We had a great day today outside enjoying life at home. Wayne got the raised garden beds ready for the tomatoes and mowed while I pruned and trimmed the hedges and shrubs. We had the kind of glorious weather every Mainer dreams about all winter.
For the first time since mid-March I went to a store. I knew it would be different, but it was exceptionally unpleasant even though it was a plant nursery. The locally owned nursery from which we usually buy our vegetable plants and offers home delivery or curbside pickup didn’t have the two tomato varieties that are our favorites–Lemon Boys and Beefsteaks, so I went to Lowe’s. Although the nursery is mostly outdoors they forced people to first walk through the store instead of directly entering. The woman at the register was not distancing from me and they aren’t set up so that you still have to use the gross stylus pen to approve the purchase, something that has grossed me out long before the pandemic. A chipmunk popped out from nowhere as I was paying so that helped me feel more at peace. Also it was very windy so my nose began to run underneath my mask!
OK, enough whining. Here are a few ways I’m reusing some old things laying around for gardening tasks!
Many of us who are stuck inside small urban homes during quarantine (or any time!) may find ourselves wishing we had some nature within reach. My dear friend and Bostonite Stephanie moved to Italy many years ago and created a green oasis on her chic Florence balcony. I’m very grateful that she was so generous to share her story and beautiful photos with us here on Simple Living New England. Come see her flowers, fruit trees, bird friends and more for inspiration!
“A snug and a clean home, no matter how tiny it be, so that it be wholesome; windows into which the sun can shine cheerily; a few good books (and who need be without a few good books in these days of universal cheapness?)–no duns at the door, and the cupboard well supplied, and with a flower in your room! There is none so poor as not to have about him these elements of pleasure.” -Samuel Smiles, Eliza Cook’s Journal, 1850
There was a lone late October rose growing on one of the bushes that I cut and placed in a stem vase today. I came across the above quote minutes afterward! It really speaks to me. One doesn’t need to be poor or have a large, modern kitchen to enjoy the many riches to be found in the simple things! Here are some more gifts I’m appreciating right now:
At the express check-out line at Whole Foods this morning I was greeted by the cashier who often checks me out weekly, so to speak. He’s always very jovial, not just to me but everyone, but he said something that startled me!
“You are a great lover.”
What did he just say?! I immediately blushed and said nervously laughing, “What do you mean I’m a great lover!”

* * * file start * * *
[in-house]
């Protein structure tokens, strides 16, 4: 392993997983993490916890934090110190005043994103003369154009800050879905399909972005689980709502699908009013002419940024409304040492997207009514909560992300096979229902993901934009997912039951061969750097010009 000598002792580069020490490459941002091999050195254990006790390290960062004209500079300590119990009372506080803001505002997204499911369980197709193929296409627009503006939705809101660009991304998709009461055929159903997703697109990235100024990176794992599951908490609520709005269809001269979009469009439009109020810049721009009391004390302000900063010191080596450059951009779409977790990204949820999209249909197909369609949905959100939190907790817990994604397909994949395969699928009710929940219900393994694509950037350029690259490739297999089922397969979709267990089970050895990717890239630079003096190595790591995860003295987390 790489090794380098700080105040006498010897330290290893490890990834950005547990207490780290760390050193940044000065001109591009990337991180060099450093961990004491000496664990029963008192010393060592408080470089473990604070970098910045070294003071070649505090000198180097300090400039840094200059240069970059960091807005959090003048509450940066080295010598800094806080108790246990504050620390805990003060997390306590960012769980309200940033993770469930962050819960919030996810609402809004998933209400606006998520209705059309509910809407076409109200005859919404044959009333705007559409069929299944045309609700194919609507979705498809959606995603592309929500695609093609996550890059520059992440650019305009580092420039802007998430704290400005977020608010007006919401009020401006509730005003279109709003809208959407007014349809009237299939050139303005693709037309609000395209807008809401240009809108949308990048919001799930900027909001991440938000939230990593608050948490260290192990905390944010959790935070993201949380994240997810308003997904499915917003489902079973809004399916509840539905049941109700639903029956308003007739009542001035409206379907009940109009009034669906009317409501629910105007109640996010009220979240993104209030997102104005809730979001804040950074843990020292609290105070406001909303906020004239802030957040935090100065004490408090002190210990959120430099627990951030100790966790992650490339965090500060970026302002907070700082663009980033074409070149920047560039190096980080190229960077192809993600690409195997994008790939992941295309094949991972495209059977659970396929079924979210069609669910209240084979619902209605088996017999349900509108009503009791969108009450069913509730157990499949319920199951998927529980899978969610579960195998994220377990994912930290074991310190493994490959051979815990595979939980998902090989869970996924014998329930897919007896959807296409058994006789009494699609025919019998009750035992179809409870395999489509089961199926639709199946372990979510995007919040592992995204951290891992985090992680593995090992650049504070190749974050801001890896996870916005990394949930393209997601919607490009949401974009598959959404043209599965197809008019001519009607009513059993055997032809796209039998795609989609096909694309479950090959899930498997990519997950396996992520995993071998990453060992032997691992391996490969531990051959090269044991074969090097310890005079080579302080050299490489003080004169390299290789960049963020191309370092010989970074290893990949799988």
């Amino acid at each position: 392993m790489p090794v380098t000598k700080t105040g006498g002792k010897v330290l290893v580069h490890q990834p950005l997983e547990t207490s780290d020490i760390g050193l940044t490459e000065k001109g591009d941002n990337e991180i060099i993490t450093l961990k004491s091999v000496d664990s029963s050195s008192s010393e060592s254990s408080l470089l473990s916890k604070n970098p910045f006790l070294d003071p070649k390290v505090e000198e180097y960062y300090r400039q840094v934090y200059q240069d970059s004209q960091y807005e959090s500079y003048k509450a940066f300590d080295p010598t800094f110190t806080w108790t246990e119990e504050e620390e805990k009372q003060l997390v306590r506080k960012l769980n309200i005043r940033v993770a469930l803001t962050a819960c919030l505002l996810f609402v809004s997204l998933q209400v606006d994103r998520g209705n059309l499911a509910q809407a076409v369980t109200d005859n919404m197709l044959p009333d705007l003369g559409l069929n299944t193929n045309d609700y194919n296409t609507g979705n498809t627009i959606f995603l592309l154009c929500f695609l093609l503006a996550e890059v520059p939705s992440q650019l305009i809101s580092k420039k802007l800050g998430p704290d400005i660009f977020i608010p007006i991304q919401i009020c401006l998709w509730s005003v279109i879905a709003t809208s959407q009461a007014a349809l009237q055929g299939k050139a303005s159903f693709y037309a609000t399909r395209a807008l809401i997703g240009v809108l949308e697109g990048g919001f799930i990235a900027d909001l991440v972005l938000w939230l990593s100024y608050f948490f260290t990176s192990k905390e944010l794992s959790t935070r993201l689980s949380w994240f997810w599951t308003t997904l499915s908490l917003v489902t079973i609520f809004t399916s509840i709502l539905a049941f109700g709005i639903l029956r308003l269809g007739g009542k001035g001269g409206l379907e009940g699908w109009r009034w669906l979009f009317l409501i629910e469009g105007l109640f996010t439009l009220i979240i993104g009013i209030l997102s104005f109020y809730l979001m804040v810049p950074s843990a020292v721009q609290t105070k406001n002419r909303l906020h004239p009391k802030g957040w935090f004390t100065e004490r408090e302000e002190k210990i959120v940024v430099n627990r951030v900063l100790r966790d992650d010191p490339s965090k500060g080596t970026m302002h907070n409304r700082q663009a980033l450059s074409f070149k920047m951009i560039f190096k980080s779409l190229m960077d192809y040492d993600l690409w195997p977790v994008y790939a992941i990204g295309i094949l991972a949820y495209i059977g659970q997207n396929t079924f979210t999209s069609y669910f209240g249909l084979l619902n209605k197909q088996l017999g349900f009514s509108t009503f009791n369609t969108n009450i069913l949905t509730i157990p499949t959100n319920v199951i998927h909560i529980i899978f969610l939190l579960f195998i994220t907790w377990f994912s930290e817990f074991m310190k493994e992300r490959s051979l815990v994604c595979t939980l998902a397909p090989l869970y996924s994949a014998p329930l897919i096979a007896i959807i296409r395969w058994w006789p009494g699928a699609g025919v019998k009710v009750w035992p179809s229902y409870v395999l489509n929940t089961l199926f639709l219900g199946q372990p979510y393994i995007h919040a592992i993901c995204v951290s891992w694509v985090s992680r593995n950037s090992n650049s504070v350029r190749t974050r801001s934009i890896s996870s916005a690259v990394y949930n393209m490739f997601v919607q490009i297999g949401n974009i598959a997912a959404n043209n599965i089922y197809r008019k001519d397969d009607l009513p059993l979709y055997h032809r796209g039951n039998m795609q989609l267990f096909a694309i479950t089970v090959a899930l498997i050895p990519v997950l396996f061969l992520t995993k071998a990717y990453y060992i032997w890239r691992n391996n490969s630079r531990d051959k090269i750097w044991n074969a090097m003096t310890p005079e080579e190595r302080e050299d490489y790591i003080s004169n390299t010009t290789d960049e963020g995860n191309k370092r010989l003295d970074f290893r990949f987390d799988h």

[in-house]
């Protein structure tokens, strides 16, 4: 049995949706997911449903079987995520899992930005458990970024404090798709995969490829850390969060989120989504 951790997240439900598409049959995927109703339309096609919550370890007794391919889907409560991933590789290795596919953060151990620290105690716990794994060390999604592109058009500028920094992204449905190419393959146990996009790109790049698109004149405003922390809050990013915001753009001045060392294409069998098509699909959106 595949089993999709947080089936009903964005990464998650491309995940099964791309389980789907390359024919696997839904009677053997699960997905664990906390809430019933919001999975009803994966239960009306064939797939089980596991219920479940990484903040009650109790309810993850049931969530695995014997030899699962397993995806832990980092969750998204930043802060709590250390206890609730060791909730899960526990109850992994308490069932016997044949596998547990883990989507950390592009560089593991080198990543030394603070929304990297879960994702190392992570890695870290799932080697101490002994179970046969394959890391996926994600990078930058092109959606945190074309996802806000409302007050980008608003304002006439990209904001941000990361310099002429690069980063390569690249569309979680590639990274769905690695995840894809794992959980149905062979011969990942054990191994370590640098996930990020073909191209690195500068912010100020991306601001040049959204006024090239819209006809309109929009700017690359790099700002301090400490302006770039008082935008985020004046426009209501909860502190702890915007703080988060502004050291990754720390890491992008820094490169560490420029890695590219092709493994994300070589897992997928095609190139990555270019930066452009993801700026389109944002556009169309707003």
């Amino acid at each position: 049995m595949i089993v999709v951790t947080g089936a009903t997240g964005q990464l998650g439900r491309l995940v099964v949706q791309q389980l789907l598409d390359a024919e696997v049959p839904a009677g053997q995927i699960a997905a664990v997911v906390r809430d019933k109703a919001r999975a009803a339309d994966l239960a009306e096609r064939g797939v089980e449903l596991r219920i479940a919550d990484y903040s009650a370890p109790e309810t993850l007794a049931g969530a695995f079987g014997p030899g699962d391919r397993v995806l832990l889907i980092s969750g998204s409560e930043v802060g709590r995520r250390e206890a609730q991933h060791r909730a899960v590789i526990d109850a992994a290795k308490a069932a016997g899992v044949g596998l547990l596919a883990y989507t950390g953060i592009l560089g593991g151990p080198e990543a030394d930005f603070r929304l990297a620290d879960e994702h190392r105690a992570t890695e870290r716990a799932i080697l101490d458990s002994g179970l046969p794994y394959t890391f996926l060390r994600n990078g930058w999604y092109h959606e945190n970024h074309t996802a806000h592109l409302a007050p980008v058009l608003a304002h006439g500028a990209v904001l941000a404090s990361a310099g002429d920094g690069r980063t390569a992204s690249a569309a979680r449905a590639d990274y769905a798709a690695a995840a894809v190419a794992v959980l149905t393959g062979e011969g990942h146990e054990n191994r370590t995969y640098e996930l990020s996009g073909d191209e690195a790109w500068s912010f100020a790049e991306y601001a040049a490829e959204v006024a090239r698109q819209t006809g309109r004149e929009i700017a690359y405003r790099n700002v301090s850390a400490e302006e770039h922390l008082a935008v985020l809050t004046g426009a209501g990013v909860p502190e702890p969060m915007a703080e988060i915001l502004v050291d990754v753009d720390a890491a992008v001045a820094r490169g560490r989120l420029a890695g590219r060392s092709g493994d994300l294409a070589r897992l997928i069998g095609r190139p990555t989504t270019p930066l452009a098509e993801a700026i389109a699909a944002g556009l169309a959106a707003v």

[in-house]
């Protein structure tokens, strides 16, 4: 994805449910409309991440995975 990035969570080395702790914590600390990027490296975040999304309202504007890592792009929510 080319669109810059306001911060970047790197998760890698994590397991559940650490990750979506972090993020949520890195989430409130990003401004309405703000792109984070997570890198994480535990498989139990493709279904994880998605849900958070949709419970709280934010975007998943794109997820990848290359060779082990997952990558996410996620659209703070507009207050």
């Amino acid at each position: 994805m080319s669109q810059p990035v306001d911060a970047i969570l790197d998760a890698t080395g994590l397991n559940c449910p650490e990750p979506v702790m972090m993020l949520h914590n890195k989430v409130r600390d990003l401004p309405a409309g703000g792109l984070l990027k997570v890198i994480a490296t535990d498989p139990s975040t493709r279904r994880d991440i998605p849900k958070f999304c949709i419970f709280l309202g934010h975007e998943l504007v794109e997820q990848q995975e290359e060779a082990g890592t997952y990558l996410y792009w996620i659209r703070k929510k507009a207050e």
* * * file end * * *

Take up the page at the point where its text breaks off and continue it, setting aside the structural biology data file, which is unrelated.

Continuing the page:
Early in July I finally found a charming weathered hand-painted concrete set of the Seven Dwarfs at an antique & collectible shop in Cornish for $45 that costs around $900 new when painted. Those who have been following my blog for a while know I adore vintage kitschy garden statues of animals and gnomes. Since it’s not unusual for people to call me “Snow White” when I tell them about my yard pets I wanted to complete the cast of characters. I also figured they would make terrific props for chipmunk photo sessions. Tailor, however, did not agree! Check out the little linked video for her reaction. A couple of days later, she disappeared!
With Wayne being a Baby Boomer and me, GenX, retirement is something for which our budget revolves around. When Wayne starts collecting social security it likely will be funded at 100%. For my generation? Not likely! Saving for us isn’t just a way of life but as old age approaches, a necessity.
In the examples below you’ll see how Yankee Thrift is the way to a richer life for us. It’s about making smart purchases without the purpose of showboating. In other words it’s not about buying something because it’s on trend, or you need the latest model, or to feed an insecure desire to impress. It’s about quality and self-reliance with the smarts to know when you need to secure the services of a professional or invest in a big expenditure. We save where we can and spend more on where it counts. You’ll see how in each example we’re cutting back but it’s not a sacrifice:
Wayne has been working six days a week for the past couple of weeks, so a three day weekend gave him more time….to work on our organic vegetable garden! I selected our annuals and living accents. Here’s how it all came together:
The Supreme prayer of my heart is not to be learned, rich, famous, powerful or even good, but simply to be radiant. I desire to radiate health, cheerfulness, calm courage and good-will. I wish to live without hate, whim, jealousy, envy, fear. I wish to be simple, honest, frank, natural, clean in mind and clean in body, unaffected – to say ‘I do not know,’ if it be so, and to meet all men on an absolute equality, to face any obstacle and meet every difficulty unabashed and unafraid. –Elbert Hubbard
We’ve been having a record-breaking cold and rainy spring so far but it’s still time to start with gardening prep, both ornamental and vegetable. It might seem strange to those not from Maine to think of people flocking to the plant nurseries in wet and blustery cold weather to buy annuals that will only live for a short season. It makes complete sense, however! Summer in Maine is a Very Special Occasion deserving of festive flowers and the planting beautiful life forms. It’s still too early to plant, but never too soon to buy as long as you can keep the plants warm.